Telephone Bill Made Easy
You receive and pay your telephone bill every month, but do you know what the charges on your bill mean? This fact sheet from the Office of the Ohio Consumers’ Counsel, your residential utility consumer advocate, explains your landline phone bill and the charges you may see on your bill.
Landline phone service, or wireline service, is traditional, wired phone service. Landline phone service should not be confused with other phone service options that are available to consumers. These options include wireless phone service (cell phones and smartphones), Voice over Internet Protocol (VoIP), which is phone service over an internet connection, and prepaid phone services from providers. There are also bundled packages, which can combine phone service with other services like internet and TV. This fact sheet only explains billing terms for traditional landline phone service.
Reading your bill
Your bill should include the name of your telephone service provider. If you receive services from more than one provider, each provider should list and subtotal its charges separately. Your phone bill must notify you of changes to your provider.
Your provider can charge you for a variety of services and offerings. The charges on your bill can typically be sorted into four categories: standard fees, providers’ fees, consumer opt-in charges, and taxes. Each category will be discussed in detail below.
1. Standard fees. It is common to see all of these charges listed on your landline phone bill. All landline consumers can expect to pay these fees. State or federal law may require these fees.
- Monthly service fee – This is your fee for basic landline service. The amount charged for this fee should be the same on each bill unless your contract changes. Other fees, such as the ones listed below, may be included in your monthly service fee.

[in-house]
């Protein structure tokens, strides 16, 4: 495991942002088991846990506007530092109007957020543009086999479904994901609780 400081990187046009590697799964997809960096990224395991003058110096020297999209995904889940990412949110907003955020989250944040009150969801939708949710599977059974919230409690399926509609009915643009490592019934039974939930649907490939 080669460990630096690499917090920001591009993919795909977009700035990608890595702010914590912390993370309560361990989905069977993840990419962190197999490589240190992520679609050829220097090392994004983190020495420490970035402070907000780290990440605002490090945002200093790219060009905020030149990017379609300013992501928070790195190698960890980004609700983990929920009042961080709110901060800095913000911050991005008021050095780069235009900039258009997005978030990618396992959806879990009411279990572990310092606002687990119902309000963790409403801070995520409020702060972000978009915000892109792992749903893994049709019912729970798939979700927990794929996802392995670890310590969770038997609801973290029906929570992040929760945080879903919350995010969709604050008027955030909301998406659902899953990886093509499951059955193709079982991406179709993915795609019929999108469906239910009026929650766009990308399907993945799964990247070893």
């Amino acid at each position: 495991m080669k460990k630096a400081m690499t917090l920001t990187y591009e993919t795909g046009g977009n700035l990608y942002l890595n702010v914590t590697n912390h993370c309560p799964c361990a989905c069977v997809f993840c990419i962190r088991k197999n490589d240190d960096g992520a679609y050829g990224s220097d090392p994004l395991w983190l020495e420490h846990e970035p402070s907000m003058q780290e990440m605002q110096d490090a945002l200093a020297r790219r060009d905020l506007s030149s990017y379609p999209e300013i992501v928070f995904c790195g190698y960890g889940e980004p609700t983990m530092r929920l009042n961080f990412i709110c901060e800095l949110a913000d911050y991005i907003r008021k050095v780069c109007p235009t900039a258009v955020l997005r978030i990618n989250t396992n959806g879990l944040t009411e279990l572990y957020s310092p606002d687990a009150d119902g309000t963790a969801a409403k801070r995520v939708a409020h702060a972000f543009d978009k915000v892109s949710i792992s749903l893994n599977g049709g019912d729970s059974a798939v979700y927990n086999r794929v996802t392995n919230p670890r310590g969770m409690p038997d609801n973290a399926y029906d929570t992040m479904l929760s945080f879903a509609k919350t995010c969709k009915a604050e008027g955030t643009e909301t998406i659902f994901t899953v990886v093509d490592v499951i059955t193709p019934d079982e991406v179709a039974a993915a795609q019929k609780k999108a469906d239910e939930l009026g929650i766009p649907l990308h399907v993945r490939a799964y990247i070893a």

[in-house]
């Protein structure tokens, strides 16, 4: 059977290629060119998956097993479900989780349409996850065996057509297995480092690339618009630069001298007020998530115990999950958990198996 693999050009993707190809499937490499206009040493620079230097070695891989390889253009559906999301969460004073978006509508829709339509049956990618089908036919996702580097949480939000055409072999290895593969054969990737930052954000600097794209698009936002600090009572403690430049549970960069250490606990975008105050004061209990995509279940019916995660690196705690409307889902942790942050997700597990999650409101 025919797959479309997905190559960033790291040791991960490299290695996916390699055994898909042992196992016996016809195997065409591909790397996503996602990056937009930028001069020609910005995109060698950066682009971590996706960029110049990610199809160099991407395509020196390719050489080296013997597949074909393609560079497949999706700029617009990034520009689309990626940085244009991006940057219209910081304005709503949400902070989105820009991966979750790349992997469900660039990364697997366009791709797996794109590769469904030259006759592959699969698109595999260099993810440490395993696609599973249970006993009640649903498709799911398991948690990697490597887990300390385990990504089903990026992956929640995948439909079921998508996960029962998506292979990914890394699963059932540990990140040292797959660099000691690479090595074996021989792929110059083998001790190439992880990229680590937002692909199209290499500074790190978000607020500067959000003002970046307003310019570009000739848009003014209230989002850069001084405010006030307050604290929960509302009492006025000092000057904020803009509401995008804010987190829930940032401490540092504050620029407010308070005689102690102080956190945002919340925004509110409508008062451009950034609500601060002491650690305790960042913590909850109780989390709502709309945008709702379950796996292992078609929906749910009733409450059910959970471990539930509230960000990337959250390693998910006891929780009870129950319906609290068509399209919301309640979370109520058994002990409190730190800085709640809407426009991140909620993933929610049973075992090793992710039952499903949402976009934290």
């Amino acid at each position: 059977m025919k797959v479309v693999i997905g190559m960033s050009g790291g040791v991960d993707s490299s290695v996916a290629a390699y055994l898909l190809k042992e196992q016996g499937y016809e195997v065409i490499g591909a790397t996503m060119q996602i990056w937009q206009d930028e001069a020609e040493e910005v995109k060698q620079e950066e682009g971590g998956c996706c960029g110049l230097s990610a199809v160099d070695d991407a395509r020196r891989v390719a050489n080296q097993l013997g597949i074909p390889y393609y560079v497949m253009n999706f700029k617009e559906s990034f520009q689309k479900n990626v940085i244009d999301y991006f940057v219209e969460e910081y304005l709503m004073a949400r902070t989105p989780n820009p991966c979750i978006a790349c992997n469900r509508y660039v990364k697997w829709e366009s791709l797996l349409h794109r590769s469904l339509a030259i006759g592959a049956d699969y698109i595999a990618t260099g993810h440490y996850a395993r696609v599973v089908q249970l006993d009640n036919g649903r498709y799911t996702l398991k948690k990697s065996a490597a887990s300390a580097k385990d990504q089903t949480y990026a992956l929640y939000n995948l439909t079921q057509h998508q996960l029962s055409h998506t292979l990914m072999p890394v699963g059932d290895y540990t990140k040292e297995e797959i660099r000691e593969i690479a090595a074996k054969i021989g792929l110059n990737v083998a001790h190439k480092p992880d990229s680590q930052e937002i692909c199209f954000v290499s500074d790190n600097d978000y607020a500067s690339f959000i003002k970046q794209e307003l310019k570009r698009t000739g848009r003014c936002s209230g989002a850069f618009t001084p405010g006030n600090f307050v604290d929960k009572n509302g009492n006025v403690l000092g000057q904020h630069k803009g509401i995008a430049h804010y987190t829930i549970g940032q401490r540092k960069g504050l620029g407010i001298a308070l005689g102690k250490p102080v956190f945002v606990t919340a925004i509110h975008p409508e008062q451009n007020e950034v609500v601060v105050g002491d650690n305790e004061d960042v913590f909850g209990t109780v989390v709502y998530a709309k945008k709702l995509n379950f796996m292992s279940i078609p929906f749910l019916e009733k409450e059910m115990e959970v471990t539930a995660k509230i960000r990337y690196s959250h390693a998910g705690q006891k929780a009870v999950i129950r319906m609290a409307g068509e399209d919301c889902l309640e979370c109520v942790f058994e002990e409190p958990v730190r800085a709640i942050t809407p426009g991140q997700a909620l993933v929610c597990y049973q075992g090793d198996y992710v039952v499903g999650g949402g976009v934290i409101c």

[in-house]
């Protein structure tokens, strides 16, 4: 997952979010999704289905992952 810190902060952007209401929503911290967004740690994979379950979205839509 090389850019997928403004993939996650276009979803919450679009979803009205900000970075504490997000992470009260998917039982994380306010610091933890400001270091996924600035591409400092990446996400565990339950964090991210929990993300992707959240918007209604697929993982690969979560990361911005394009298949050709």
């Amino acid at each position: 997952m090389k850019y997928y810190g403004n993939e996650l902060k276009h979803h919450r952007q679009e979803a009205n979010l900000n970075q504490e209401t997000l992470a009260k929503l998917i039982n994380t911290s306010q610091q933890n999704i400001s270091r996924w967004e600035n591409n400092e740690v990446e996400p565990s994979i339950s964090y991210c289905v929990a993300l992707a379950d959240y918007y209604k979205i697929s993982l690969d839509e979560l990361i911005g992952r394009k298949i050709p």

- Subscriber Line Charge (SLC) – The SLC is also known as an access fee. The SLC is a fee that allows your provider to maintain the local phone network, such as phone lines. Providers assess this fee for every phone line, meaning households with more than one phone line can be charged more. The Federal Communications Commission has ruled that this fee may not exceed $6.50 per line.
- Telecommunications Relay Service (TRS) fee – This fee helps cover the cost of providing cost-free transmission and translation phone services to consumers with hearing or speech disabilities.
- Universal Service fee – This fee contributes to the Universal Service Fund. USF provides phone service to rural areas and areas where the cost of phone service is expensive. USF programs help ensure Ohioans have access to affordable telecommunications services, like internet and basic phone services.
- 911 emergency service fee – Providers add this fee to your monthly service fee to pay for local emergency services, such as police, fire, and rescue systems.
2. Providers’ fees. These fees may be charged by your provider and vary between providers. These fees are charged in addition to your standard service fees.
- Administrative fee – Providers assess a fee to cover the costs of providing service. For details on what this fee covers for your phone service, contact your provider.
- Directory assistance fee – Providers may assess this fee if you use 411 or directory assistance services.
- Late fee – Providers may assess an additional fee if you do not pay your bill on time.
- Local number portability fee – This fee pays for phone number portability, or “porting.” Portability means you can keep the same phone number when you switch providers.
- Minimum monthly fee – Some providers assess this fee for long-distance calls. The minimum fee is the same month to month, even if you don’t make long-distance calls.
- Operator-assisted calls fee – Providers may assess this fee if you use operator services.
3. Consumer opt-in charges. These fees are charged to consumers that choose to use these services.